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No joke

PUN brings together Presbyterian congregations in Portland, OR

July 21, 2009

Members of the Presbyterian Urban Network gather in the chapel at Colonial Heights Presbyterian Church.

Members of the Presbyterian Urban Network gather in the chapel at Colonial Heights Presbyterian Church.

PORTLAND, OR

Editor’s note: This is the latest in a series of stories about congregations engaged in significant outreach and evangelism ministries, reflecting the General Assembly’s commitment to “Grow Christ’s Church Deep and Wide.” — Jerry L. Van Marter

Organizing 400 Presbyterians scattered throughout eight small churches within a four-mile radius can be a challenge. But with more than 700 combined years of Presbyterian witness, a bit of imagination and a lot of prayerful planning, churches here have designed PUN — Presbyterian Urban Network.

“The Presbyterian Urban Network is a consortium of eight small urban congregations, which began with the pastors gathering in the fall of 2005. All the congregations have memberships under 100,” wrote the Rev. Jack Hodges, recently retired general presbyter at the Presbytery of the Cascades and part-time pastor at Kenilworth Presbyterian Church in Portland. “These congregations covenanted together as an alliance for program renewal, pastor peer support, and developing fresh ministry within their particular communities.”

“At its core, our Presbyterian system is connectional,” Hodges wrote. “Through PUN, we hope to become a resource of renewal for our small congregations, a network for transformation, mutual strengthening, program and service development.”

For PUN to minister in the city, the planners needed to have members of each church get to know each other.

Therefore, they began organizing summer PUN in the Park picnics set in a neighborhood close to one of the churches. On several occasions, homeless people were part of the experience.

The churches also host periodic PUN Feast and Fun programs, which include a meal, a program with leadership and community development and a brief time of worship. One program included the commissioning of PUN’s parish nurse, Judy Hubbard, who visits the congregations on a regular basis.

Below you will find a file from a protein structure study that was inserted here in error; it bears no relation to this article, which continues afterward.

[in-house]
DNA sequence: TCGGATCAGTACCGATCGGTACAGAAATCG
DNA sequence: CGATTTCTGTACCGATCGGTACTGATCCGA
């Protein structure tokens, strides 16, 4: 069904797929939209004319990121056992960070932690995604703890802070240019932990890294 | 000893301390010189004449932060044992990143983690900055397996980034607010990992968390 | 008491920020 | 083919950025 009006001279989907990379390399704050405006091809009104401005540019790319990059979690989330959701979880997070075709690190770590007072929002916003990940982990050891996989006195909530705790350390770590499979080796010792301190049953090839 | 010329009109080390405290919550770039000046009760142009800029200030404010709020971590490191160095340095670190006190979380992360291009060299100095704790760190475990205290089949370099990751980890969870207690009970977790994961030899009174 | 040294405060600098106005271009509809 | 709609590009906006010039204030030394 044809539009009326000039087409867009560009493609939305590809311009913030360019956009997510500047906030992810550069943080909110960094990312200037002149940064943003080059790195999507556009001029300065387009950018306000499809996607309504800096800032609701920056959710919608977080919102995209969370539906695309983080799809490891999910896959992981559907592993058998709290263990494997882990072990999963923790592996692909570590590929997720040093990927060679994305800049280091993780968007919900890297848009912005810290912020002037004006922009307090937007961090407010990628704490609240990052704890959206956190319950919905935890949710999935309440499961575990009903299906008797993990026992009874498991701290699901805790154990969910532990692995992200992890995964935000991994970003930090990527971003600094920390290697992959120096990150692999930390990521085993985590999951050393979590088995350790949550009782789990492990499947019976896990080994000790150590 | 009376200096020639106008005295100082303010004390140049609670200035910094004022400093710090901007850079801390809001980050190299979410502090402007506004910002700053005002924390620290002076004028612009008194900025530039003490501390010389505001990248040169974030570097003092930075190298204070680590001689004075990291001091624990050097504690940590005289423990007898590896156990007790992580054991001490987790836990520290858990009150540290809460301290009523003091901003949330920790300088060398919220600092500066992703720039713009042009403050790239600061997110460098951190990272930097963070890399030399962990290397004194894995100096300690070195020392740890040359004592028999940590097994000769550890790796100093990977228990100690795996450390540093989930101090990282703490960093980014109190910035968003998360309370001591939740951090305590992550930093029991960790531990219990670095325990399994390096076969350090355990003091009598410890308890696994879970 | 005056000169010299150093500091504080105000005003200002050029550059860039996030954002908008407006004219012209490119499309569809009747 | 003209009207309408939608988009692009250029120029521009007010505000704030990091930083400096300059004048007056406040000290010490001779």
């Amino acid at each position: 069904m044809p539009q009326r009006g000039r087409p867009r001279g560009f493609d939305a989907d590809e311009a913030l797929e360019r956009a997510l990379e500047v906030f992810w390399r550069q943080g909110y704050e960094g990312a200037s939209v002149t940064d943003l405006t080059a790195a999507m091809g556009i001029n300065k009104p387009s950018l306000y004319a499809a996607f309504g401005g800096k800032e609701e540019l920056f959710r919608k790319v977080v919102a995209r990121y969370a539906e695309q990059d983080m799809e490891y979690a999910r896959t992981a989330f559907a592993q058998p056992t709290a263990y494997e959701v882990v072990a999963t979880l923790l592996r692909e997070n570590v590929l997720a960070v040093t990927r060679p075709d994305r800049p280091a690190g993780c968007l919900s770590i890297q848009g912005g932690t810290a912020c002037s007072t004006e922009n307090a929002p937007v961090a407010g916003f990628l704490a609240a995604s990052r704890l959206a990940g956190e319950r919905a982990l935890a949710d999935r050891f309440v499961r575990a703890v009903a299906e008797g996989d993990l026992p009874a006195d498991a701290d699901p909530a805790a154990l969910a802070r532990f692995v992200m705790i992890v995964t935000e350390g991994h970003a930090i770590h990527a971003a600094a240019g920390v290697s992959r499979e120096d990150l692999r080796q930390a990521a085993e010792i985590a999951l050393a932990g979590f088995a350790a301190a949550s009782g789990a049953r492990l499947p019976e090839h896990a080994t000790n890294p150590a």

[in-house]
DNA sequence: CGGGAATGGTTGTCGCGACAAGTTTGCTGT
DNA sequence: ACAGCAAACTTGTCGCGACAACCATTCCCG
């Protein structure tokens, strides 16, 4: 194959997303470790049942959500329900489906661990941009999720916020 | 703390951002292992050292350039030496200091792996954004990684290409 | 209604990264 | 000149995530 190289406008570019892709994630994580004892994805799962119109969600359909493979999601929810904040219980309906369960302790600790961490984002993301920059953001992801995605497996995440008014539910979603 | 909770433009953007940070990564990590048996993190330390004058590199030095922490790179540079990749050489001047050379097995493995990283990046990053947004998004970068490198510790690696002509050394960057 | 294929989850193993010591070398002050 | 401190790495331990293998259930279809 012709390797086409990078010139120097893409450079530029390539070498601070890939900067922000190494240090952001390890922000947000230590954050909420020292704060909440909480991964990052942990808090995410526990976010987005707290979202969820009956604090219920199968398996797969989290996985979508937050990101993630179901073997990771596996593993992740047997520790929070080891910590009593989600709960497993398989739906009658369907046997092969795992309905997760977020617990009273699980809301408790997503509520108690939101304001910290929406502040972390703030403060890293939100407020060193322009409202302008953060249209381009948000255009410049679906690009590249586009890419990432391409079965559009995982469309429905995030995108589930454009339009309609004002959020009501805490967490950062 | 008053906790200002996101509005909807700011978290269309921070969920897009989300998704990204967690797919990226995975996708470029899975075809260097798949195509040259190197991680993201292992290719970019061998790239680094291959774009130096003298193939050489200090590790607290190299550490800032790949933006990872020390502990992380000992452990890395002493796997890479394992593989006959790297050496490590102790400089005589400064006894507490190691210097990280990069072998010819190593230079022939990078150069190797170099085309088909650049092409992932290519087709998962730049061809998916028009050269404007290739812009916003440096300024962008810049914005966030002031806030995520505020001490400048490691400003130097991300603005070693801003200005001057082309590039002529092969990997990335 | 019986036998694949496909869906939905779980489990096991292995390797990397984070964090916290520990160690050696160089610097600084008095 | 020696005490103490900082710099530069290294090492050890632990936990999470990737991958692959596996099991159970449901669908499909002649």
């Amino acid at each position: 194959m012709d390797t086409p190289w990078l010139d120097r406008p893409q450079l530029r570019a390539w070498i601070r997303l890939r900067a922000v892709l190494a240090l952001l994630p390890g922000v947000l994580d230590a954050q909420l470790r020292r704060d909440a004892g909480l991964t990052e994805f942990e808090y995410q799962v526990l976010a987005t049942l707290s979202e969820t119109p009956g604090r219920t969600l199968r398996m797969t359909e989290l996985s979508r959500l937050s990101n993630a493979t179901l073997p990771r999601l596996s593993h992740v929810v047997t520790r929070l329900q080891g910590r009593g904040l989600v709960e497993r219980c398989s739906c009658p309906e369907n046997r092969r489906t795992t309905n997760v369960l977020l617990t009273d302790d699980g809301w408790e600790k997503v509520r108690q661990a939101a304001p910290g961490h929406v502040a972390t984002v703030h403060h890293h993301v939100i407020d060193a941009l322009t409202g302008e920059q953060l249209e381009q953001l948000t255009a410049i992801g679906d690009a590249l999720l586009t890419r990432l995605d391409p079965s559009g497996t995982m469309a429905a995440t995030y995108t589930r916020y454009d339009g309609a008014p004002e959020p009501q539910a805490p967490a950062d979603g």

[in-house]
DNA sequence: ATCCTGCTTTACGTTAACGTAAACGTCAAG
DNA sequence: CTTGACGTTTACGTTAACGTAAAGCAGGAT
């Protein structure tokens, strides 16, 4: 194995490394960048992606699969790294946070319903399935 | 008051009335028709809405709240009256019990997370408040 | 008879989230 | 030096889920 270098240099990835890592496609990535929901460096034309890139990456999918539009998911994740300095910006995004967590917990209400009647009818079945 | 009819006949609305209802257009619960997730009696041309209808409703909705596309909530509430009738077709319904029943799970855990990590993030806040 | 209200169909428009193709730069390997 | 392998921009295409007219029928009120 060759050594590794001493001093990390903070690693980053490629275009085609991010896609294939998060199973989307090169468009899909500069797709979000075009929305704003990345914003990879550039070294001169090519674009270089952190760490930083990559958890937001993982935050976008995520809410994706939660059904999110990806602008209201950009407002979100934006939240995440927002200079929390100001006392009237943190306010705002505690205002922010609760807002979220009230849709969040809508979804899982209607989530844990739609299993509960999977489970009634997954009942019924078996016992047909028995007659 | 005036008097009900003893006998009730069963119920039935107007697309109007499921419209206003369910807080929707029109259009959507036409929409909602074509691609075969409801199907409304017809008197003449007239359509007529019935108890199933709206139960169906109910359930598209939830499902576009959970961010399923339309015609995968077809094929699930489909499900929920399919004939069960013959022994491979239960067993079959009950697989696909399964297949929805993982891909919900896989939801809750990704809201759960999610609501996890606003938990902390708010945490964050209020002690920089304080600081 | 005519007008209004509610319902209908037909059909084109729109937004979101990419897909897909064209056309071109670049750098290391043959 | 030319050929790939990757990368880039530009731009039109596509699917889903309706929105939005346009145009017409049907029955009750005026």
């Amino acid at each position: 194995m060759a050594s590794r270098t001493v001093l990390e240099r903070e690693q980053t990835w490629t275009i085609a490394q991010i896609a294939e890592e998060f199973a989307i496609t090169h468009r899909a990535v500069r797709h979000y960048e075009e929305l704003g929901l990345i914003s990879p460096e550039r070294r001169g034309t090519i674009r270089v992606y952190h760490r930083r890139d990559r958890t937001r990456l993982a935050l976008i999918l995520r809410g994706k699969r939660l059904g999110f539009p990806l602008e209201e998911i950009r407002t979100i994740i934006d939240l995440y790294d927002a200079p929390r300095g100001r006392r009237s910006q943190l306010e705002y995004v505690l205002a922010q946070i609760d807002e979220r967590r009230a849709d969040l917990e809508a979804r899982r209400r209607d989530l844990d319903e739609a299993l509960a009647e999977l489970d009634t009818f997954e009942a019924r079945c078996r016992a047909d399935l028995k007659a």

In addition to getting to know each other, the congregations also focus on innovations. In its covenant, PUN members agreed to serve as an alliance for program renewal, pastor peer support and fresh ministry within their particular communities. As a result, several have set up play parks for preschoolers, and others have begun a neighborhood health care clinic, study centers and after-school programs.

Below are brief descriptions of some of the congregations’ participation in PUN:

  • Eastminster is pastored by the Rev. Brian Heron. Several years ago, another small congregation melded into Eastminster, and there has been a need to discern the direction of the congregation.  Part of Eastminster’s involvement in PUN is having parish nurse Judy Hubbard on a regular basis each month.
  • Northminster’s pastor, the Rev. Bill Van Nostran, uses his prior experience from working outside the church to serve the community. The church offers a daycare program for children and a free chair yoga class for seniors. Very early in PUN’s organization, Northminster was involved in Hubbard’s work as parish nurse.
  • Kenilworth has seen many changes in both the physical plant and its outreach to the community. This fall, the church started an early education preschool under the guidance of a professionally trained teacher. Vespers at Five is a gift to the neighborhood in which a variety of musical groups offer a free concert. The church also has a community garden next to its parking lot, and community groups are using it to reach out in the neighborhood.
  • Colonial Heights is under the leadership of the Rev. Linda Stewart-Kalen, who has a background in social service work. One PUN event was FROG (Fred Rogers Outreach Grants) efforts in which each of the churches did something to better connect with their neighbors. Outreach to immediate needs in the Colonial Height area was among this congregation’s efforts.
  • The Presbyterian Church of Laurelhurst has the leadership team of Pastor Greg Ikehara-Martin and Elder Beth Keyes working in Christian Education. Each summer, the youth combine with a Lutheran youth group for a major mission trip. The church also has been open to groups for clothing or toy swap meets. The articles left over are given to local charity groups.
  • Piedmont is led by the Rev. Sarah Lewis. Outreach to youth and children in the neighborhood through after-school programs is key for the congregation, which also offers a play park for preschoolers.
  • Grace has just changed pastoral leadership, with the Rev Matt Hilgaertner settling in to the leadership role. The church also is the host for the meeting of Hispanic Rose of Sharon Foursquare Church several nights a week.

The other member of PUN is Calvary Presbyterian Church.

PUN is no joke, but instead is some 400 Presbyterians working together to share the good news through this form of urban strategy. As Hodges said, “Paul writes to the Corinthian Church: ‘the members of the body that seem to be weaker are indispensable.’(1 Cor 12:22) 

“The seemingly insignificant is crucial in God’s Kingdom,” Hodges said.

Bud Frimoth is a retired Presbyterian minister and clown and is author of the award-winning book “Bring in the Clowns: A Metaphor for Ministry.”

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